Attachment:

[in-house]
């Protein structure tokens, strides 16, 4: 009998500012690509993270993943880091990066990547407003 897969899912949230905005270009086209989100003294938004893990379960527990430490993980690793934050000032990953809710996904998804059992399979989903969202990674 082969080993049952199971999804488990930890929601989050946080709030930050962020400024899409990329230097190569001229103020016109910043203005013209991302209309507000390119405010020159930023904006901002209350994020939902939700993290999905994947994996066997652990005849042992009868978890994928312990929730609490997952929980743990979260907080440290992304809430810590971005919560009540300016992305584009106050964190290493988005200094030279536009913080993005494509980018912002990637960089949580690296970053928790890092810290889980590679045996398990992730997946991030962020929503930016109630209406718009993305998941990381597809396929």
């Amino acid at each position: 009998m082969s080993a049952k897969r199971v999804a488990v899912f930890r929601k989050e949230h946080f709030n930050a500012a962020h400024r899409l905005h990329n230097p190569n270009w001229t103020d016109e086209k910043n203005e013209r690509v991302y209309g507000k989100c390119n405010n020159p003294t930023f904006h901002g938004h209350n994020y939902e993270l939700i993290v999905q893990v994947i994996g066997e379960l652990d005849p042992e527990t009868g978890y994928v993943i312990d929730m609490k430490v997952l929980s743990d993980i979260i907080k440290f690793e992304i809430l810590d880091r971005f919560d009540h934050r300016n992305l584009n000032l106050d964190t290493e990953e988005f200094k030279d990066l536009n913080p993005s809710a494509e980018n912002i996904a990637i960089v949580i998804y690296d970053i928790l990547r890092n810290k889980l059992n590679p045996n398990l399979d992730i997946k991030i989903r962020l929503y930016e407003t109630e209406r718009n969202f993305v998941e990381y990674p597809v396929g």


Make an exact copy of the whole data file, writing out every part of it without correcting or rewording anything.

[in-house]
């Protein structure tokens, strides 16, 4: 009998500012690509993270993943880091990066990547407003 897969899912949230905005270009086209989100003294938004893990379960527990430490993980690793934050000032990953809710996904998804059992399979989903969202990674 082969080993049952199971999804488990930890929601989050946080709030930050962020400024899409990329230097190569001229103020016109910043203005013209991302209309507000390119405010020159930023904006901002209350994020939902939700993290999905994947994996066997652990005849042992009868978890994928312990929730609490997952929980743990979260907080440290992304809430810590971005919560009540300016992305584009106050964190290493988005200094030279536009913080993005494509980018912002990637960089949580690296970053928790890092810290889980590679045996398990992730997946991030962020929503930016109630209406718009993305998941990381597809396929």
């Amino acid at each position: 009998m082969s080993a049952k897969r199971v999804a488990v899912f930890r929601k989050e949230h946080f709030n930050a500012a962020h400024r899409l905005h990329n230097p190569n270009w001229t103020d016109e086209k910043n203005e013209r690509v991302y209309g507000k989100c390119n405010n020159p003294t930023f904006h901002g938004h209350n994020y939902e993270l939700i993290v999905q893990v994947i994996g066997e379960l652990d005849p042992e527990t009868g978890y994928v993943i312990d929730m609490k430490v997952l929980s743990d993980i979260i907080k440290f690793e992304i809430l810590d880091r971005f919560d009540h934050r300016n992305l584009n000032l106050d964190t290493e990953e988005f200094k030279d990066l536009n913080p993005s809710a494509e980018n912002i996904a990637i960089v949580i998804y690296d970053i928790l990547r890092n810290k889980l059992n590679p045996n398990l399979d992730i997946k991030i989903r962020l929503y930016e407003t109630e209406r718009n969202f993305v998941e990381y990674p597809v396929g």